Ubaldo Jimenez, SP
If free agent negotiations were like a college class that let you drop your worst exam when computing your final grade, Ubaldo Jimenez would have already signed a very lucrative contract. If 2012 hadn't happened, he'd probably have been looking at a $100 million deal. Unfortunately for Jimenez, the free agent market doesn't work like that and he's likely to get something closer to $30 million or $40 million.
Jimenez had excellent numbers during his time with the Rockies but struggled mightily during his first year and a half in Cleveland before finishing strong in 2013. The team that signs Jimenez is betting on the down year being the blip and the bounce back being the reality, but the uncertainty surrounding that dichotomy is keeping teams at bay. A lot of teams could use Jimenez in his 2013 capacity, but everyone would be wise to avoid him if he's planning on returning to 2012 form.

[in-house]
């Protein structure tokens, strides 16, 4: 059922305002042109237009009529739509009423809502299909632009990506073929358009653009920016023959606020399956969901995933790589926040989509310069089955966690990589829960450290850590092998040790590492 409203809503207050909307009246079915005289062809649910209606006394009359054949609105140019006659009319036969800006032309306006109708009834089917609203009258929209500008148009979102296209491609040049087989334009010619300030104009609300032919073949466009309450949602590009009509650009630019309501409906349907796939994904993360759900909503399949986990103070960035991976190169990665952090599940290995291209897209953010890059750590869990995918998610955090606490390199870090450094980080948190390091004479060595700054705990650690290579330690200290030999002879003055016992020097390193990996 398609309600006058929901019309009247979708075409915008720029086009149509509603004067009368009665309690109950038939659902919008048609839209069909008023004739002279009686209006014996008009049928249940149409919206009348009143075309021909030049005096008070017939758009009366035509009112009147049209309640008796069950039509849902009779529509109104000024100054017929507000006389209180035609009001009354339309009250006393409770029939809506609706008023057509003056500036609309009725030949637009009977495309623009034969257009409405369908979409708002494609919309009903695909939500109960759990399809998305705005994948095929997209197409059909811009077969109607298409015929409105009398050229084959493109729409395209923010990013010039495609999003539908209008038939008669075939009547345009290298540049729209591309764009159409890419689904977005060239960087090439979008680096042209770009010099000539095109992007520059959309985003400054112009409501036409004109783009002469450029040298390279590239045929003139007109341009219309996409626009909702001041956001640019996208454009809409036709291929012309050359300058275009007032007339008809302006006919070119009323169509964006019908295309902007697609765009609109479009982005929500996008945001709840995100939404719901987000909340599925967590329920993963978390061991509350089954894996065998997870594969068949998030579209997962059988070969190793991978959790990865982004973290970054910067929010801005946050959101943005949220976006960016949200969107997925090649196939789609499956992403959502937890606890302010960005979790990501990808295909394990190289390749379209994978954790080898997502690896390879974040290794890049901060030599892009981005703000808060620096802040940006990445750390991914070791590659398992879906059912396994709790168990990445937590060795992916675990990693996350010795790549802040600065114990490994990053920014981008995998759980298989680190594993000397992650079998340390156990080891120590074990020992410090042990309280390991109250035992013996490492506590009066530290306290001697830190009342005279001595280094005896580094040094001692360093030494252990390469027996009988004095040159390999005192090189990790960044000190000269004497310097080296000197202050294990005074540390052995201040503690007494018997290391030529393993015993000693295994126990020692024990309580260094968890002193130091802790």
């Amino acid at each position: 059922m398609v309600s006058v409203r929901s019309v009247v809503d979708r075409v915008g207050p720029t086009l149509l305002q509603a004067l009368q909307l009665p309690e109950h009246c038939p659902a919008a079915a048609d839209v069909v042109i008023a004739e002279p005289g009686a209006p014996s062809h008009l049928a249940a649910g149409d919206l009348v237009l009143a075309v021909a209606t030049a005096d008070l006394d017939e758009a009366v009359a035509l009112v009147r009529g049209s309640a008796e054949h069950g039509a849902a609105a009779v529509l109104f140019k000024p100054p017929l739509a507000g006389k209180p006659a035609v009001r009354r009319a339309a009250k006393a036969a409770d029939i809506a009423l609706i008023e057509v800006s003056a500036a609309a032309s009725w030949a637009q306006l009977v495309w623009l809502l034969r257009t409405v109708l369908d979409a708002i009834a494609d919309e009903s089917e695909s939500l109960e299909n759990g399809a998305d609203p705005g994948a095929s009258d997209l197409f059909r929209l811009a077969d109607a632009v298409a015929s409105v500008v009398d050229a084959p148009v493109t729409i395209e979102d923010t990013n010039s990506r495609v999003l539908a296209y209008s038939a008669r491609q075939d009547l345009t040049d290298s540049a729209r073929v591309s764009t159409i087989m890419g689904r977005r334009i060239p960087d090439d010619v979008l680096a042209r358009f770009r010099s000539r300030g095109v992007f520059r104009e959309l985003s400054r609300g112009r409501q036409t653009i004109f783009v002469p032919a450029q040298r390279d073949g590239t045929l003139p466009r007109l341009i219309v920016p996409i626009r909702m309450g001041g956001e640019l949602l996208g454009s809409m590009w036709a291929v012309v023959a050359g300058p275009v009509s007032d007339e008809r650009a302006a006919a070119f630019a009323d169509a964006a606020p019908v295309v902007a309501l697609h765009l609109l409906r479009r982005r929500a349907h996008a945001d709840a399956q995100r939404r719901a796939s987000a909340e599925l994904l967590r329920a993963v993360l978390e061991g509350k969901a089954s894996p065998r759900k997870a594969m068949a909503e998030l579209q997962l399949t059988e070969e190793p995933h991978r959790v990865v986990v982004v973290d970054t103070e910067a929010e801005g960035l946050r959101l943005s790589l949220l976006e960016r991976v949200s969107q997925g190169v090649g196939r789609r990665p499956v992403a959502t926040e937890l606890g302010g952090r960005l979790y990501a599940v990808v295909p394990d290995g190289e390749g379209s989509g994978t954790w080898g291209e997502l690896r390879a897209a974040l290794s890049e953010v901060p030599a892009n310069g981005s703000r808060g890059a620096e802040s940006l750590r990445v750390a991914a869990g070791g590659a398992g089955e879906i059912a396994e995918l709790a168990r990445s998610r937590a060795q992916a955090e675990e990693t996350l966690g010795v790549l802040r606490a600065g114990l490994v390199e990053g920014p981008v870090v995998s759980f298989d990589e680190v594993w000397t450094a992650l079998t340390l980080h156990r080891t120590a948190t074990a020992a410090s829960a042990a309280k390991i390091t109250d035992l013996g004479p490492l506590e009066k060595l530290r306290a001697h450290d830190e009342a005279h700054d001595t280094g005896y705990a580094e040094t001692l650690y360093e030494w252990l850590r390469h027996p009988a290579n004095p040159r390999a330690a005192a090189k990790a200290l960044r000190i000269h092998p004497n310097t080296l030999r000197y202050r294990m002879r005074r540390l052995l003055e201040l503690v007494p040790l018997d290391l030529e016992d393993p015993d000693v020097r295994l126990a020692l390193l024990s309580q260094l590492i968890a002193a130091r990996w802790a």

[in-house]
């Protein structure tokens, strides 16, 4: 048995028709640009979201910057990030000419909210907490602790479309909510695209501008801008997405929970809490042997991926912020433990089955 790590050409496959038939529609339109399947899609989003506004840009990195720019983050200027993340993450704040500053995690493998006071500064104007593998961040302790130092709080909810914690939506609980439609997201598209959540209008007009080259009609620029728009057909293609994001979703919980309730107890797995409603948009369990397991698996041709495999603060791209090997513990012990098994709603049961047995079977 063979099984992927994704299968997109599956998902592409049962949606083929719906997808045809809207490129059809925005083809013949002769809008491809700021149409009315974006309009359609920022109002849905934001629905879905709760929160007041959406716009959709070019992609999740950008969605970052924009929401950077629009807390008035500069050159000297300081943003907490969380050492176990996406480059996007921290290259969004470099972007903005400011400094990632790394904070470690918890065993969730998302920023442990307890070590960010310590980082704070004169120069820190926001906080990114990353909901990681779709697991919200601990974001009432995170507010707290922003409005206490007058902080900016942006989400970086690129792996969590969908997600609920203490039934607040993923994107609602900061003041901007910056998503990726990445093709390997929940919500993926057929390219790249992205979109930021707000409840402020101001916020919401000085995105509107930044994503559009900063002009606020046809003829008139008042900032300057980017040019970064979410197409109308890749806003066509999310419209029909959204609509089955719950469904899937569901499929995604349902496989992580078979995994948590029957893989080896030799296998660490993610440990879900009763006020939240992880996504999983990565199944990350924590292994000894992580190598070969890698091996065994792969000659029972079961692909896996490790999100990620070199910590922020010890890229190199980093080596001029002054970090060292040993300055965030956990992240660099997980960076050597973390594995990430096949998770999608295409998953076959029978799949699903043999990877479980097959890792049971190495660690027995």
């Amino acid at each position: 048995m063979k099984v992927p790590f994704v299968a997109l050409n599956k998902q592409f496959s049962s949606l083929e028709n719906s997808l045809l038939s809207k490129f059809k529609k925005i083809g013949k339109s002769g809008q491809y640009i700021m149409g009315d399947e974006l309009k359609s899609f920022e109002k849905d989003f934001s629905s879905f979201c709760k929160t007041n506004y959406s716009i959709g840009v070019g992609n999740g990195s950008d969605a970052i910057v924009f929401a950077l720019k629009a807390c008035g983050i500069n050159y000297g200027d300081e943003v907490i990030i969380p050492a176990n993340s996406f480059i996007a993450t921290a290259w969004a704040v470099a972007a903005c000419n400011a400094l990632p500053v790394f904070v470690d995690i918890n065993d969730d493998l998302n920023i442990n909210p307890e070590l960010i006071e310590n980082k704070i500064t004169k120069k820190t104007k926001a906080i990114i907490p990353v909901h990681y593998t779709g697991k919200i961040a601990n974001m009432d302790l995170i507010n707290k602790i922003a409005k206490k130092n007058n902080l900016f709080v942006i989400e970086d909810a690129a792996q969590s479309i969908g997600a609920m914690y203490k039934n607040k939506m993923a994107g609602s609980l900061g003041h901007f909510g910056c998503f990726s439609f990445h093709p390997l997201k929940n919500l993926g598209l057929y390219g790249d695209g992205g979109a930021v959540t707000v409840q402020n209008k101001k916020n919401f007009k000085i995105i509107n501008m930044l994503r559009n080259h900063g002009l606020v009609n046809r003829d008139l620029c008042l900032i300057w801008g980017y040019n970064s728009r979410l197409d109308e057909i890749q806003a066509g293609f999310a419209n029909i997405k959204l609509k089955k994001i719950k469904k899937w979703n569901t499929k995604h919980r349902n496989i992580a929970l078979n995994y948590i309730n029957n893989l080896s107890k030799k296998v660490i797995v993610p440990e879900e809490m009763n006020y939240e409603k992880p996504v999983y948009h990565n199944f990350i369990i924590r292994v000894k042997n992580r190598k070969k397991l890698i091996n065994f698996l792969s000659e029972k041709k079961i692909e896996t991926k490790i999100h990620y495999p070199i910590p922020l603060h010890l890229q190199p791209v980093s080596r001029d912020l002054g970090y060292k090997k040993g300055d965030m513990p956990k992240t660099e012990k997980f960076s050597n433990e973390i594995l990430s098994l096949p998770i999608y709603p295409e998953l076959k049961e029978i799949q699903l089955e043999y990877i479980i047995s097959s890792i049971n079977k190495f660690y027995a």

Would make sense for: Mariners, Blue Jays, Royals, Indians, Diamondbacks, Orioles, Pirates, Yankees
While there has been talk that some of these free agents might be well served to wait until their draft pick compensation expires in June, they're all good enough players that spring training injuries and struggles will move teams to increase their offers. It's not a matter of if, it's just a matter of which team feels the pressure first.